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The Alarming Backstory Of A Fatal Hawaii King Air Crash

The pilot failed initial check rides and was said to fly aggressively at low level. And those are the least shocking parts of this story.

Note: This analysis is of an NTSB Preliminary Accident Report. Any conclusions on the probable cause or causes of the accident will be addressed when the Safety Board’s final report is released.

When it happened in June of 2019, TV news aired sensational claims about a fatal accident of a skydiving plane in Hawaii that killed 11 people. Based on the NTSB report, with its roughly 500-page docket, I learned that the news reports had more than a little basis in fact.

June 21, 2019, on the North Shore of Oahu, was beautiful—about 74° Fahrenheit, VFR, light winds. Dillingham Airfield sits right on the Pacific Ocean, well known for amazing glider flying conditions and less-well-known as a filming location for the TV show “Lost.”

The sun was getting ready to set. A Beechcraft King Air twin-turboprop took off with one pilot and 10 passengers on a Part 105 commercial parachute jump flight. Almost immediately, it banked to the left and rolled fast, crashing into the ground less than 700 feet from the departure end of the runway. Barely made it to the airport fence. Inverted. Forty-two degrees nose-down. There was a post-impact fire, and all 11 occupants died.

Some accidents are so sudden, so violent, that wearing a parachute while sitting next to a big opening won’t help you. It was the deadliest civil aircraft accident in the United States since 2011.


The NTSB hasn’t yet issued a probable cause. We won’t speculate on that here. It recovered no cockpit voice recorder or flight data recorder but conducted many careful analyses and interviews. Parachute jumpers take a lot of photos and videos, and it just so happened that some of their images came in handy in the NTSB’s quest to better understand previous incidents to inform their investigation into this accident.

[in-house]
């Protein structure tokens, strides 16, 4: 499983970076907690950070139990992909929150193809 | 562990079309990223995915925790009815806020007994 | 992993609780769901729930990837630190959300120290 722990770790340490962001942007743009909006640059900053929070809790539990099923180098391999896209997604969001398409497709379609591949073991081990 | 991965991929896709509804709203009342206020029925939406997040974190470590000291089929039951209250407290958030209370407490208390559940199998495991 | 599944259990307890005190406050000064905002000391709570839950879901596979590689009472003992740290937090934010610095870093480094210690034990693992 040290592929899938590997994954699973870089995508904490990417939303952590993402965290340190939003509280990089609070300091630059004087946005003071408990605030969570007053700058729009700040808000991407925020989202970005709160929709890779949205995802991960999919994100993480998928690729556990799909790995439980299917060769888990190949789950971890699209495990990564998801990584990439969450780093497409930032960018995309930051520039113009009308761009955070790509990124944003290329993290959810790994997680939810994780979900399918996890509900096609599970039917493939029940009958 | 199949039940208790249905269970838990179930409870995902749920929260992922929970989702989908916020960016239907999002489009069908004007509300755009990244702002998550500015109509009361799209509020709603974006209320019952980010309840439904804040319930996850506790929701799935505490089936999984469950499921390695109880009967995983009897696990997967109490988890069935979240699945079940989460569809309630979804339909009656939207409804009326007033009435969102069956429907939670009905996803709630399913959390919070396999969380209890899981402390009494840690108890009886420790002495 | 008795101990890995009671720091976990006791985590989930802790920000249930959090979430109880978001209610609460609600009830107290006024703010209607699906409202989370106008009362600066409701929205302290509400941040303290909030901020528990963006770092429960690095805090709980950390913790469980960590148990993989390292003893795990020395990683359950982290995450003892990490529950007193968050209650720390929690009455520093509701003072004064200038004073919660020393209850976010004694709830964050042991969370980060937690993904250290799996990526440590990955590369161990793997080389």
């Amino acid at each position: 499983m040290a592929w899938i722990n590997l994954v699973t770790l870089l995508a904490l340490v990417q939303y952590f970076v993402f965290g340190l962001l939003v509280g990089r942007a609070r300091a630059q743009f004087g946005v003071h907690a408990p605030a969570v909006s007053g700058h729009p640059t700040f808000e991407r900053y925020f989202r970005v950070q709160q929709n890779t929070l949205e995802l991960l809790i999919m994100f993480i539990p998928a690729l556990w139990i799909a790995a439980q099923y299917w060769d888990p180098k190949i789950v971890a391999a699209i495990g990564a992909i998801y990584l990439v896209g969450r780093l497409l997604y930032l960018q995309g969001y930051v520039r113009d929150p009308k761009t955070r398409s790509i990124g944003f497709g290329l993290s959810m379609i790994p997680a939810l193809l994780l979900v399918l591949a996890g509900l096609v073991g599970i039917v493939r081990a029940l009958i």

The pilot information section starts off well. A roommate reported he, “did not drink, smoke or do drugs, and led a very clean lifestyle…She stated that he was always in bed by 2100-2130.” On the day of the accident, witnesses said he appeared happy. The 42-year-old had been flying for two years, with about 1,100 total hours, around 200 of those as PIC in King Airs.


There are some oddities in his logbook, like PIC time in a King Air while still a student pilot. We don’t know many details here, as the NTSB couldn’t get that information from sources close to the pilot. Eventually, subpoenas were issued, but an experienced NTSB investigator once told me that by the time a sheriff has to go get a witness, interview answers are often variations of, “I don’t remember.”

FAA databases reveal that the pilot failed his initial private pilot practical test, which, on its own, is no big deal. We all have bad days or bad instructors. But our pilot also failed his first instrument airplane practical test and his commercial multi-engine practical test. Not a good history, but we can all move on.

While some jumpers interviewed said the pilot flew consistently and predictably, others said the opposite—that he hadn’t seemed to internalize all the conventions required of a working commercial pilot. One skydiver wrote that the pilot would, “sometimes take off at an extremely steep angle and aggressive climb right after leaving the runway. This was presumably done for fun to create a high-gravity environment momentary intentionally. I talked to the pilot and asked he consider not flying the aircraft in that manner while I am onboard as it could cause a high AoA stall, which would be unrecoverable that close to the ground.”


The witness wasn’t alone. According to the preliminary report, “One former Oahu Parachute Center pilot stated that the accident pilot would bank hard and pitch up aggressively on departures, and he had seen him do that as a ‘thrill ride’ for the passengers. He said the pilot would also do negative-G dives for the ‘weightless’ effect for fun, but he heard some jumpers would complain. He said the accident pilot told him he had done barrel rolls in the accident airplane but not with passengers. When asked if the accident pilot had ever received acrobatic training, he said no. When he talked to the accident pilot about doing these maneuvers and putting excessive stress on the airplane, the pilot’s response was always that the passengers seemed to like it and did not complain to him.”